We still see them here in Central PA, but it will now set you back $2!
Yep, ice cream trucks here in rural Texas; however, they are now manned mostly by Hispanic families, much like the roach coaches located at construction sites.
The Icecream man is alive and well here in NJ. He comes down my street at least twice a night. Come to think of it, I have not seen him in a few days. The kids all still run to him. My son can't have icecream, so I don't have to run to see the guy. LOL
We still have ice cream trucks in my home town in Ohio. They don't sell the soft serve ice cream like they did when I was a youngster. They play "It's a small world after all" at deafening volumes. We also still have a drive in theater. There is traffic backed up for over a mile 3 hours before the movies are to begin on Weekend nights.
One summer during my college years, I drove an Ice Cream Truck. Yes: Elisson was the Good Humor Man.
Long hours, miniscule pay...but what an experience.
Yeah, I remember ice cream trucks, too. We had two visit my neighborhood regularly. One was white; the other yellow. I recall the yellow one having a "Frenches'" logo, and it had the better ice cream in both taste and selection. One hot July afternoon in Tucker, when I was about ten, a friend and I were bored. So we decided to awaken the neighborhood kids from their heat induced stupor. What did we do? We ran up and down the street screaming "Ice cream man! Ice cream man." Kids came rolling out of their houses only to find that there was no ice cream man in the neighborhood at that time. I think he came later that day. I guess I lost some credibility with the kids, but it was worth it. In retrospect, it was hilarious.
We had Ice cream men on bikes. Mostly boys to be correct - the 'Dickie Dee' boys. The premier of my province was once a Dickie Dee driver...too funny
I saw that story on the local news last night. Obviously we still have ice cream trucks. But smart parents cringe when they hear them coming, not because they're waiting for the kids to mob them for money for ice cream, like in the days of my youth, but because they're mostly operated by predators and drunks.
The neighborhood my kids were living in near Quantico a year ago had one that came through every afternoon while I was out there in January -- played this music that sounded like a Chinese children's choir on crack -- very bizzare!
We still have them here; most of them I see are being driven by someone who resembles Apu on The Simpson's, and doesn't speak English as well as Apu does.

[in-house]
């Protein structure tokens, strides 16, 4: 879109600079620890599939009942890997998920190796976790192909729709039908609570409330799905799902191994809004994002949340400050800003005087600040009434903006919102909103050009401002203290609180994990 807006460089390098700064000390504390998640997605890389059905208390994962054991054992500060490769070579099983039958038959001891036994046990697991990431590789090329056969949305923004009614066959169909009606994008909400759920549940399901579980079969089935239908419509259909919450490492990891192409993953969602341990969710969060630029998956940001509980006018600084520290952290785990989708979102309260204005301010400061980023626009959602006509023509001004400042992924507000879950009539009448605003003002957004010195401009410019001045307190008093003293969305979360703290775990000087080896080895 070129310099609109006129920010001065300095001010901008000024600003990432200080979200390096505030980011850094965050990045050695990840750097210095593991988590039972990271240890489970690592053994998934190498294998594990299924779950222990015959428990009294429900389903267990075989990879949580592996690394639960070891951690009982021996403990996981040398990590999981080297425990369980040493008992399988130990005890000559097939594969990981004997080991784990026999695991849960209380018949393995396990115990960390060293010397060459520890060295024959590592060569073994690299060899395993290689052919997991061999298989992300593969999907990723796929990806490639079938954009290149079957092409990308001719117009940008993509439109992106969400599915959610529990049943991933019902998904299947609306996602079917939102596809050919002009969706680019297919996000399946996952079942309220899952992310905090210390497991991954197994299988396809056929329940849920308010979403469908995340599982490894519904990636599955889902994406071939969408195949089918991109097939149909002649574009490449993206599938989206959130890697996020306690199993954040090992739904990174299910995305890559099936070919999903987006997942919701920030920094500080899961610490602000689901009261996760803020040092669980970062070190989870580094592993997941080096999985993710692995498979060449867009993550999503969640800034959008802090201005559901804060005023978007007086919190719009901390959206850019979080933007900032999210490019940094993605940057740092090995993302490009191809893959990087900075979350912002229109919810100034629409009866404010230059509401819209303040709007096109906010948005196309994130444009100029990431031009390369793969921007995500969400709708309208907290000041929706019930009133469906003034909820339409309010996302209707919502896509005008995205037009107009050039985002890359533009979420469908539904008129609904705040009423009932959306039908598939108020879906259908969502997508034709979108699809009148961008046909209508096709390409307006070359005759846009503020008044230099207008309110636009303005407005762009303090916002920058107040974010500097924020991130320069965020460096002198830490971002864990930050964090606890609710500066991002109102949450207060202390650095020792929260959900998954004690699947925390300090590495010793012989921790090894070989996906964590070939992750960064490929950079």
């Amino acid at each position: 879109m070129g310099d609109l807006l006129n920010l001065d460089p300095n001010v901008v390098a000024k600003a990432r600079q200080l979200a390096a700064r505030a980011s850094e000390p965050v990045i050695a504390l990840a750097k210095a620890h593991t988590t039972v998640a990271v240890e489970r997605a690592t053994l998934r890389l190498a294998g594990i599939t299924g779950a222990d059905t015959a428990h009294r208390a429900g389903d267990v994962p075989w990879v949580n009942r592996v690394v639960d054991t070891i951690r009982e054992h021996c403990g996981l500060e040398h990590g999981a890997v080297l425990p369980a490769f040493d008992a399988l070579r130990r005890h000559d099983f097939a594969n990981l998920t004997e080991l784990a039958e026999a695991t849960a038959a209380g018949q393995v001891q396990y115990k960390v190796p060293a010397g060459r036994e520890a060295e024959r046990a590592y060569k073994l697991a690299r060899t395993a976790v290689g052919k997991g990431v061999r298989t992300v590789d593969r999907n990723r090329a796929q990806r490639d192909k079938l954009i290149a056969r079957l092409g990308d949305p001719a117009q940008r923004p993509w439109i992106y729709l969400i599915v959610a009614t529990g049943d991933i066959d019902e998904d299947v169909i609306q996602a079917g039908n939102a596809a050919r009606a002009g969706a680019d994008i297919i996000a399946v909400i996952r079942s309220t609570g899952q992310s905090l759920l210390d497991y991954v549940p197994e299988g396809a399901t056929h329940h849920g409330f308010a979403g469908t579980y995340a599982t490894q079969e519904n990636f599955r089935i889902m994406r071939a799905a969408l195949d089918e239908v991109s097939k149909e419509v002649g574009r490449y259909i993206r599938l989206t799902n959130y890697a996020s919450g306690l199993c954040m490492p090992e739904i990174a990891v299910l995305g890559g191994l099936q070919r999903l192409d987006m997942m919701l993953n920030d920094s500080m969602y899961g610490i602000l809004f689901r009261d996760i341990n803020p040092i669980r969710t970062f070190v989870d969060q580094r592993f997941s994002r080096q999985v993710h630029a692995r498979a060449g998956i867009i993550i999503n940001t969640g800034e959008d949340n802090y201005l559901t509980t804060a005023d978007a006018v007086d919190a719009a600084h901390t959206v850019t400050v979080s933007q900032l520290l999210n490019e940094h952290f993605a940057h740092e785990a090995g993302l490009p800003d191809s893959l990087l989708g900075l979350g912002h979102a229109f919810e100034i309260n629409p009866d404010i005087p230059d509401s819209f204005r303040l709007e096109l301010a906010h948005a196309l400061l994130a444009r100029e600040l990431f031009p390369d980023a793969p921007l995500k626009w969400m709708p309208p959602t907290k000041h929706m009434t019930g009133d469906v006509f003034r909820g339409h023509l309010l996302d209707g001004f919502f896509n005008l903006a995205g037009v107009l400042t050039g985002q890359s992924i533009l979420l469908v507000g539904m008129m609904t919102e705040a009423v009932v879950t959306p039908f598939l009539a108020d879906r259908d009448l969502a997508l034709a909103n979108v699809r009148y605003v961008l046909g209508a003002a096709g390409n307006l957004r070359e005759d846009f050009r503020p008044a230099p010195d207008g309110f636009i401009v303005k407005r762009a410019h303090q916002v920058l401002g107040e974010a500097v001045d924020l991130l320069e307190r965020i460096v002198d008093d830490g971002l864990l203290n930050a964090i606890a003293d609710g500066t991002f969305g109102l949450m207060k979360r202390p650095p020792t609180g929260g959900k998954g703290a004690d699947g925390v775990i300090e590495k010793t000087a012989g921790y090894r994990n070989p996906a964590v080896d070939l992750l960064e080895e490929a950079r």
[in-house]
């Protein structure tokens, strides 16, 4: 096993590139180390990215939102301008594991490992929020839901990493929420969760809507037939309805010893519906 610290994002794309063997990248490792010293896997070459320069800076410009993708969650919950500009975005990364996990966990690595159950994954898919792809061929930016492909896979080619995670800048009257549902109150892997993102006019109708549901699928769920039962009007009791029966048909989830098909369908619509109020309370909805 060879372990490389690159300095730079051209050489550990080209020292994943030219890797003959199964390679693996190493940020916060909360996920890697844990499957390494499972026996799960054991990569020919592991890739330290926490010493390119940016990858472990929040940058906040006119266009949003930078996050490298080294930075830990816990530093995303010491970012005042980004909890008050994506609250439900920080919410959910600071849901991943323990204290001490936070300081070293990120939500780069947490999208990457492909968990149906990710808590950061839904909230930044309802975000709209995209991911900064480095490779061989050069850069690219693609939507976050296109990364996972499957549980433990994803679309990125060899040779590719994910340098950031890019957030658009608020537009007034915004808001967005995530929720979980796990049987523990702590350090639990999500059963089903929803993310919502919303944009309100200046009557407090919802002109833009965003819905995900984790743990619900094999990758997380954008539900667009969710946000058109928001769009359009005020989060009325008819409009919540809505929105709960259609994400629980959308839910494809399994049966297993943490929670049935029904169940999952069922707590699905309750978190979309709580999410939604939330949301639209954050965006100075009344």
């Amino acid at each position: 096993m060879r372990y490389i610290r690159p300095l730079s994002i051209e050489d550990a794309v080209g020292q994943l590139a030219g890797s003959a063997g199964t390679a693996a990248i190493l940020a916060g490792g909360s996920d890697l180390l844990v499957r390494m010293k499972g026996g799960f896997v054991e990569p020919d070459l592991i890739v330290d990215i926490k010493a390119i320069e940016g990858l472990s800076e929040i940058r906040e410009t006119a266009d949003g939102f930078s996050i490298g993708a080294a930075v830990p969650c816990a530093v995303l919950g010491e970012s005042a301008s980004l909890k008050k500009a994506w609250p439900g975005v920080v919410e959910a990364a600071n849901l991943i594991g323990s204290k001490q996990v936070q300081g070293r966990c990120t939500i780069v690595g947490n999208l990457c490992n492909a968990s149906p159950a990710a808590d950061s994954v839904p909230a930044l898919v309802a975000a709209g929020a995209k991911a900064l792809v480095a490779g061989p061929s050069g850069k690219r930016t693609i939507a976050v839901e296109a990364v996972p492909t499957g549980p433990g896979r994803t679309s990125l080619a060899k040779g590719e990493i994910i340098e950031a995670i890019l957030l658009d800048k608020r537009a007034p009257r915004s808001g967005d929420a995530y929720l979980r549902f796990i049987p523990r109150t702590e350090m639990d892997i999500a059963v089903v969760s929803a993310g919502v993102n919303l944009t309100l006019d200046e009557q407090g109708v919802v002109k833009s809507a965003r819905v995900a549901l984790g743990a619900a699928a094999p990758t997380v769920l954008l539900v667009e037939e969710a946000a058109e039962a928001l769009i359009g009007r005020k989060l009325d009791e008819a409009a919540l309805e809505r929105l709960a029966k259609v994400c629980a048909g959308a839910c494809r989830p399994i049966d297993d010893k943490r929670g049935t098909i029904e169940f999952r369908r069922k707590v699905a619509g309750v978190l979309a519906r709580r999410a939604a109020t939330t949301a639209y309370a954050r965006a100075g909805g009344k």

Ice cream trucks here in the San Francisco Bay Area all seem to play the same mind-numbingly annoying version of "Pop Goes the Weasel," done on a xylophone, I think. It's a recording made at about 120 beats per minute, and the most annoying aspect is that they NEVER PLAY THE "Pop Goes the Weasel" part!!!! It's just "da dah, da dah, da da dee da dah; da dah, da dah, da da dee da dah," over and over and over, with NO RELEASE. AAAUGGH!
Consequently, I hate it when the damn things drive through the neighborhood.
We still have ice cream trucks and ice cream carts here in Tucson--far too many trucks for my liking, due to the scratchy blasting of "Popeye the sailor man" and other such banal tunes from their speakers.
It used to bother me more, now I mostly tune them out like I tune out the A-10's and other assorted military aircraft that fly low over my house.
I kinda feel sorry for the ice cream *cart* vendors. They're staffed mostly by Mexican nationals with a city franchise, but pushing a couple hundred pound cart through the scorching streets of Tucson can't be a great way for anyone to make a living.
In Richmond CA, we have an ice cream man that roams the neighborhood in a beat up van. You can hear the music blaring for blocks. But but by the look of his ensemble, you would not want to have your kids chasing after him for ice cream without some adult supervision! Our kids have long given up on him because they think he's kinda creepy.
It would be interesting to know if he gets much business.
Oh yeah, they're still around.
And, the music they play still sounds like the soundtrack of a Hitchcock movie.
Creeps me right out...
Only way I'd ever drive one of those things is if I could pick my own music and "Helter Skelter" has always been at the top of that list. And, if that ever got monotonous, there'd be some Ozzy Osbourne, G-n-R (Welcome to the Jungle, among others) and a lot of AC/DC, the more raucous, the better.